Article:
The scoop: UpStage (model SPH-M620) with Sprint Nextel service, by Samsung, about US$300 ($100 with rebates and two-year activation).
What it is: With last week’s announcement by Apple that the heavily hyped
iPhone will be available June 29, time is running out for phone companies to come up with their own iPhone killer or iPhone alternative. Looking at the dual-sided Upstage mobile phone, one has to wonder why nobody thought of merging a mobile phone and a digital music player before. Until now, most vendors of mobile phones with multiple applications and features squeezed them into the phone interface and hoped users would be able to figure out how to use the cell-phone keypad for listening to music or taking a digital photo.
Samsung’s UpStage: Killer or alternative?
Along the way someone thought, “Let’s just have a second screen and put it on the back of the phone.” Brilliant. So, on one side of the UpStage is a larger screen that’s dedicated to playing music. Its thin silhouette reminds me of the iPod nano. If you want to make or answer a phone call, you push the “flip” button on the side and turn the phone around, and, voilà, you have a standard cell-phone user interface and keypad.
Why it’s cool: That the UpStage is dual-sided is its coolest feature, but the device also lets you download songs over the air from the Sprint Music Store — or you can “side load” music onto the miniSD card through a PC (it comes with an SD card adapter as well as a USB cable). Other features are a 1.3-megapixel digital camera and camcorder, Bluetooth connectivity for a hands-free headset, and Bluetooth headphones (for listening to music wirelessly).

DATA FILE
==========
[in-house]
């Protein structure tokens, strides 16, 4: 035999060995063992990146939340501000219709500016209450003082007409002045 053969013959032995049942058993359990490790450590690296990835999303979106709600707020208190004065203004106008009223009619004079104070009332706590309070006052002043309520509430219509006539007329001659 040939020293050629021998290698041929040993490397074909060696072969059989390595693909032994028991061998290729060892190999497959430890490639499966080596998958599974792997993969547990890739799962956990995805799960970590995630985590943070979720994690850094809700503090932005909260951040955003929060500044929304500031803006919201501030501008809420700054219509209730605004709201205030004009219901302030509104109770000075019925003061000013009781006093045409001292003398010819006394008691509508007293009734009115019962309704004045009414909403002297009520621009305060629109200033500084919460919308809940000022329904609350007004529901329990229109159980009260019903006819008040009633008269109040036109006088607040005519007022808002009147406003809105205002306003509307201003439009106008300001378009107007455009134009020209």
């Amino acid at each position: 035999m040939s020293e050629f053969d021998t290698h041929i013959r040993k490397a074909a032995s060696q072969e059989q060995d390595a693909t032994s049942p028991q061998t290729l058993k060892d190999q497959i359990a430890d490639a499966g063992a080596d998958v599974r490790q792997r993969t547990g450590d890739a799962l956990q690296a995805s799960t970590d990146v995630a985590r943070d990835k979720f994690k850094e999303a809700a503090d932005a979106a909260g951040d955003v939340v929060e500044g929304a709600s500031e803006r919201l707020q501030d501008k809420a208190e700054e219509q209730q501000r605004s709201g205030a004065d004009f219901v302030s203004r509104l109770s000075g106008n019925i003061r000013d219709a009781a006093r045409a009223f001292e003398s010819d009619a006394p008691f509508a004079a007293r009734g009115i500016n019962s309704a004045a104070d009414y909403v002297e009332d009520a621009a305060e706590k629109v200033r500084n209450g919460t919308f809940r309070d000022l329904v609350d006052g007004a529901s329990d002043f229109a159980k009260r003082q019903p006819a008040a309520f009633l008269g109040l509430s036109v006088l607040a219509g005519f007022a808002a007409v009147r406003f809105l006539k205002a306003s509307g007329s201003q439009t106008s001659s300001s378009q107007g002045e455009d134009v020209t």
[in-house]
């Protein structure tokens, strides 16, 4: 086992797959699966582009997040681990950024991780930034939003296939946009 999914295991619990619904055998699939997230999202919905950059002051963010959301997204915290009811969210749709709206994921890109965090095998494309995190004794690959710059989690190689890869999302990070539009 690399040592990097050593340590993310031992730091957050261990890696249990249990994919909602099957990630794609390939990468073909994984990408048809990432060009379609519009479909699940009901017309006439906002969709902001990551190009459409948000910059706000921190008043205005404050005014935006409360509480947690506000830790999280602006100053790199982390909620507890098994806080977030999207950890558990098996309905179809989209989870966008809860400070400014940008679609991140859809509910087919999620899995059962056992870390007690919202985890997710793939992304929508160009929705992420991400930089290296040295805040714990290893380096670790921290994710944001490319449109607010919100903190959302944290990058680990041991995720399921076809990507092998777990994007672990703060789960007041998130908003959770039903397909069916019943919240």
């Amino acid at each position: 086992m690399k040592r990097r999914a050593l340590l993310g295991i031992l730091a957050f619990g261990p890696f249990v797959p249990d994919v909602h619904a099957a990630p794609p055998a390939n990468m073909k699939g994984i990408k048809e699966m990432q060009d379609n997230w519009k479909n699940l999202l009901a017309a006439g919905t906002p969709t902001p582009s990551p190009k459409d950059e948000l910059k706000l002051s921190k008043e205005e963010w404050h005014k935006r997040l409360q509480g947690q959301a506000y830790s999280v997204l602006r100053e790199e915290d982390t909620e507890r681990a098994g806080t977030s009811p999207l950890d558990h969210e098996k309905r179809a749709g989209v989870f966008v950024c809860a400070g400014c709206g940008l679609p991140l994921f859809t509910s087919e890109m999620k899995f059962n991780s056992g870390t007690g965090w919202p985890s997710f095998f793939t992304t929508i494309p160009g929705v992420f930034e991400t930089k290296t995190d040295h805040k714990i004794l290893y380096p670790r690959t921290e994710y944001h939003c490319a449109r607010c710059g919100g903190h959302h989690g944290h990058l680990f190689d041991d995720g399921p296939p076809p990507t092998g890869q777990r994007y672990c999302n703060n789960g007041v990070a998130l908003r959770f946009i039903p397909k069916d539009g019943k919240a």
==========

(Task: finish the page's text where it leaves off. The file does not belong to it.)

Some caveats: The music-player side of the UpStage wants to be more like an iPhone, with a touch-sensitive keypad instead of buttons to push. Training yourself to apply the correct pressure on the keypad to make the right choice takes a while, and you’ll either get very frustrated by this process or you’ll bear with it and just curse at the menu on occasions. I think Samsung was trying to be too cute, providing the touch interface instead of a better system of navigating around menus.
Holding the UpStage can be tricky. No matter which side you’re looking at, the other side will be touching your hand, and both displays eventually will have to be cleaned of handprints, fingerprints and so forth. Fortunately, the UpStage comes with a cover battery pack that doubles as a second portable battery and case cover to protect it from scratches while you’re carrying it around.
Bottom line: With the Apple iPhone (available exclusively from AT&T) coming very soon, it should be interesting to see whether Sprint will market the UpStage as an iPhone killer or as an iPhone alternative. From a technical standpoint the UpStage has many (if not more) of the features the iPhone claims to support. Without the Apple mystique, however, it could face an uphill battle as other vendors and carriers come out with their own iPhone combatants.
Grade: 4 stars (out of five)